Launching a new community

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Lori Alford
Lori Alford

Opening a new senior living community can present many unique challenges, but in my 25-plus years of experience, I have found that selecting the right team as the face and spirit of the community is always the most critical — and sometimes hardest — part. In addition, you always have to make sure that you're entering the right market.

Having a unique model and philosophy can be difficult to convey when people are used to thinking of senior living in a certain way. You have to know the market and its culture, desires and values, and make sure you're in line with them. You cannot expect the market to become you. Determining these factors will help you determine whether the market is a good fit for your product. There have been times when we thought a market was an excellent fit, but later we had to pull the plans when further research dictated otherwise.

You can offer a striking new community with amenities that are trending and unique, and you can furnish your model suites with the chicest furniture, but if your product is not a good fit — or if you do not have a team that sets the right tone for your community — you could be setting yourself up for failure.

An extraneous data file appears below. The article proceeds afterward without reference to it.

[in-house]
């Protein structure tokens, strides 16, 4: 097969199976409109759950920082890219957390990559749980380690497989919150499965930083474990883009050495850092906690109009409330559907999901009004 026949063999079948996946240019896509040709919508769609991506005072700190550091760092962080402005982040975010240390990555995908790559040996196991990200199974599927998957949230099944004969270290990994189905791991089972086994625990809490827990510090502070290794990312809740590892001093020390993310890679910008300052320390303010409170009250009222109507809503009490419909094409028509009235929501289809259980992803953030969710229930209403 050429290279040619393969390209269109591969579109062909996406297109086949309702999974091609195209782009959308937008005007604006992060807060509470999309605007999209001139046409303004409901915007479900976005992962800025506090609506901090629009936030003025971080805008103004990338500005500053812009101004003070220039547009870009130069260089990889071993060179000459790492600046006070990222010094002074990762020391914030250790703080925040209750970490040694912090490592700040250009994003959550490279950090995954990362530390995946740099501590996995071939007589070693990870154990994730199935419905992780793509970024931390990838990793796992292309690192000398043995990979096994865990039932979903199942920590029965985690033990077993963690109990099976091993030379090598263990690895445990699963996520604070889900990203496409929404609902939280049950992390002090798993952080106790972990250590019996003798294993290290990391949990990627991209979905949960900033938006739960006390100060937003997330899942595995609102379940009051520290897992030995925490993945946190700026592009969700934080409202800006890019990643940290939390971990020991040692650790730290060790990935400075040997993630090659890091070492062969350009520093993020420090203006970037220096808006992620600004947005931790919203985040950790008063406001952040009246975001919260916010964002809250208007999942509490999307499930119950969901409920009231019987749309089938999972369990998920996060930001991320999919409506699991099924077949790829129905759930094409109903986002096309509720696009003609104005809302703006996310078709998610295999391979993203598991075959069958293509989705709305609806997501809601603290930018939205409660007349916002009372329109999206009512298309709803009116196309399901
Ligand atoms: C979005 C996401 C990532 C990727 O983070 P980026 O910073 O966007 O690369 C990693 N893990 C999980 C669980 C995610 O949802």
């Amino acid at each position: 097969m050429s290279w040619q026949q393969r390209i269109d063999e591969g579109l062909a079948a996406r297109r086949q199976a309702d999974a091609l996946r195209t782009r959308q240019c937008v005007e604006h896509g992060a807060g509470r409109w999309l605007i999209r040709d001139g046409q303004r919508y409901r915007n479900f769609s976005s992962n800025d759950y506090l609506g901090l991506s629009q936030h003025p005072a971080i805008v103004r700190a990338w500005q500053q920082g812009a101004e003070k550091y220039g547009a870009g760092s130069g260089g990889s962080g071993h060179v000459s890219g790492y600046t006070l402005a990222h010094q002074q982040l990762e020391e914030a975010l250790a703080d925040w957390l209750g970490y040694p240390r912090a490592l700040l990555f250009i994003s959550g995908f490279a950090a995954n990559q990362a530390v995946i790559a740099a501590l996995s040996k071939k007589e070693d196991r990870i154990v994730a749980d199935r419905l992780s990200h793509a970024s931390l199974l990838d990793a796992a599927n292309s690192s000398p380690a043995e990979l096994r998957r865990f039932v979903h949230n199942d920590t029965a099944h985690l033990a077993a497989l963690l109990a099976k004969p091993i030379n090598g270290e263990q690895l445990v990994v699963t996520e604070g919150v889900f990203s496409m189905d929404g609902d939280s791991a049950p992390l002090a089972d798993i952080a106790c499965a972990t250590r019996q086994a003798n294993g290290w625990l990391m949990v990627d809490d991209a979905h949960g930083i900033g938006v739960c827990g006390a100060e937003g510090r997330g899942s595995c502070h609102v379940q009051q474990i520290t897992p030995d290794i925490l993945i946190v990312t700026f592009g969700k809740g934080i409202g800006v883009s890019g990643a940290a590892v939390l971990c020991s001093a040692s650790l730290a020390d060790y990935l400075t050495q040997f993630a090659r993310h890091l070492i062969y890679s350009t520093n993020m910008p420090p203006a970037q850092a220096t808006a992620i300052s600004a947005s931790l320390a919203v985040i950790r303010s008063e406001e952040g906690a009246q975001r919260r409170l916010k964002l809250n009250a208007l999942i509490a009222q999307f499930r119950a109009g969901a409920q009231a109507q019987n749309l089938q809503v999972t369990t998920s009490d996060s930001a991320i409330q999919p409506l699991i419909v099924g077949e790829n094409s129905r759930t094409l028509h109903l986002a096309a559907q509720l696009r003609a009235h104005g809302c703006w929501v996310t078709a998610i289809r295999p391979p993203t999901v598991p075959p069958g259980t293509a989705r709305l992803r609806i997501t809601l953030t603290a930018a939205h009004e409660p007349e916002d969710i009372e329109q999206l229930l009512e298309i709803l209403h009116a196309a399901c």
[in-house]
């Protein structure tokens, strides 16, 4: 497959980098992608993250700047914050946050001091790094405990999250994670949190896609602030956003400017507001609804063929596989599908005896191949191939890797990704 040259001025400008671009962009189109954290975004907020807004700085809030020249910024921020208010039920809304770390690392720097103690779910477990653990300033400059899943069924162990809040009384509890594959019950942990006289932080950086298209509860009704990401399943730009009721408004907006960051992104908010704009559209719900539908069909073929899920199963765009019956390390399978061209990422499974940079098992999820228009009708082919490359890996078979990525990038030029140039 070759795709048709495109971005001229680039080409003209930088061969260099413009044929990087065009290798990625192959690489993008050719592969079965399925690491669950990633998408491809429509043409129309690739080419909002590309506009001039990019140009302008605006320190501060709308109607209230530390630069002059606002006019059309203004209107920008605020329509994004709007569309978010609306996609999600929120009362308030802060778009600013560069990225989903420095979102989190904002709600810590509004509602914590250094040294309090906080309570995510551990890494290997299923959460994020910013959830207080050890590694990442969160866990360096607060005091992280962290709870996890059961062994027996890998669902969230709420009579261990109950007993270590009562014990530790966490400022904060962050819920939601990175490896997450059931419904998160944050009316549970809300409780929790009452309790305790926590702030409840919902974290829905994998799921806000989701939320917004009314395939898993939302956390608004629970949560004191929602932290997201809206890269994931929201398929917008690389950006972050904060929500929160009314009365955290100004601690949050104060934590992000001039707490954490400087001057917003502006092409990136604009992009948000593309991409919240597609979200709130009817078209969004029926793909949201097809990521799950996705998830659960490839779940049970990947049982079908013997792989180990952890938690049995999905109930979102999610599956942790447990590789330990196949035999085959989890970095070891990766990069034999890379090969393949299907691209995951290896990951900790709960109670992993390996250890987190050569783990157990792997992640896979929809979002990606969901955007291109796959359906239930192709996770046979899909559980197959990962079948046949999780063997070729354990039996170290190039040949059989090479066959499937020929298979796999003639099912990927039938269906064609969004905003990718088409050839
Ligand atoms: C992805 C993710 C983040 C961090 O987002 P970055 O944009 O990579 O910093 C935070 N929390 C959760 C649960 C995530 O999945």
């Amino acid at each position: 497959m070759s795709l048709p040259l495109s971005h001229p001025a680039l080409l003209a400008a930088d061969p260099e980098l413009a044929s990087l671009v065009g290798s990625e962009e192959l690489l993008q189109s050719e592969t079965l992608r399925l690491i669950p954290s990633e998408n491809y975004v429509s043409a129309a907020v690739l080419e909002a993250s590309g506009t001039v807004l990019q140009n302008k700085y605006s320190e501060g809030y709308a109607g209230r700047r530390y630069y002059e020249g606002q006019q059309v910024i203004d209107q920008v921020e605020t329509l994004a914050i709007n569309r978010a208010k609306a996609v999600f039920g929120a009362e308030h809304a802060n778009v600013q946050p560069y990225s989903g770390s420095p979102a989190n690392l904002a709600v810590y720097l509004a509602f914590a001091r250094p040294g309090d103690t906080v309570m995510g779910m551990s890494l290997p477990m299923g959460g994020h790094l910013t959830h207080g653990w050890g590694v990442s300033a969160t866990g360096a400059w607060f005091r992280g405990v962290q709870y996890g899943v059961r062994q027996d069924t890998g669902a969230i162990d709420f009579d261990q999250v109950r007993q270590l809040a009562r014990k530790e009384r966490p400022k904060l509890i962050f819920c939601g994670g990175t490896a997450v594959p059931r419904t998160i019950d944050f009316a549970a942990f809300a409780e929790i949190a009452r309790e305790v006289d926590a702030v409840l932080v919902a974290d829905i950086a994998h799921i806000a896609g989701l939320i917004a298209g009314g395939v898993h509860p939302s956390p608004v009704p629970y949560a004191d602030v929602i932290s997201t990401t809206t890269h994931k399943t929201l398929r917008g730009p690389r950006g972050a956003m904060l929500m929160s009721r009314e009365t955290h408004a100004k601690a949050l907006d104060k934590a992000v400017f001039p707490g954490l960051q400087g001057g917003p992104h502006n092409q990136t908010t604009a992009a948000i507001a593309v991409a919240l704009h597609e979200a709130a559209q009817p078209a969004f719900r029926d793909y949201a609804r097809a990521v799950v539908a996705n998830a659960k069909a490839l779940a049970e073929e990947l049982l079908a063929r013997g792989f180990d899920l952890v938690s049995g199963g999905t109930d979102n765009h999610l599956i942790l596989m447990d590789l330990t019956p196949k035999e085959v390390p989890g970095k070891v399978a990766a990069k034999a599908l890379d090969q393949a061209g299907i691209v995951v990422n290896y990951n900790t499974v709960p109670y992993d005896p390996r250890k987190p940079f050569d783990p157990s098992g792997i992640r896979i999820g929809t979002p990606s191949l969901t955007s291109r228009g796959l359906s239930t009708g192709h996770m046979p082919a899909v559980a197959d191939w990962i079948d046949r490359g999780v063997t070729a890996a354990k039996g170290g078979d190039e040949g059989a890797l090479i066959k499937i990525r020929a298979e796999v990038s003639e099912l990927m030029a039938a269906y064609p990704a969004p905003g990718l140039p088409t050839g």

Unfolding the vision, bringing it to life

The company's vision must be communicated to every person responsible for helping you build and launch your community, from the architect to the developer to the interior design firm. Many times, companies have a vision, and when it unfolds, it is somewhat close to the initial vision that was cast. In a situation such as this, the trick is to keep communicating the original vision to all parties involved, and in time your team will successfully bring it to life.

It also is important to hire people whose goals for themselves in their roles at your company align with the overall mission and vision. We believe Avanti is an innovative company offering a truly differentiated lifestyle. It's easy for people to say they want to be change-agents and an integral part of the the experience we offer, but in reality, many people do not accept change easily and cannot fully embrace a new way of doing things. When we ask candidates what change looks like, we want to make sure the people we bring on board like true, genuine change and are willing to step outside of their comfort zones.

Since co-founding Avanti, I have been asking myself, “Why not? Why don't we do it this way? Why don't we try it that way?” This mentality is what we hope to instill in our team members. Just because we've done it this way for a couple of decades in the industry doesn't mean we have to keep doing it that way. We look for people who are OK with stepping outside of the box and challenging themselves each and every day.

People complete the puzzle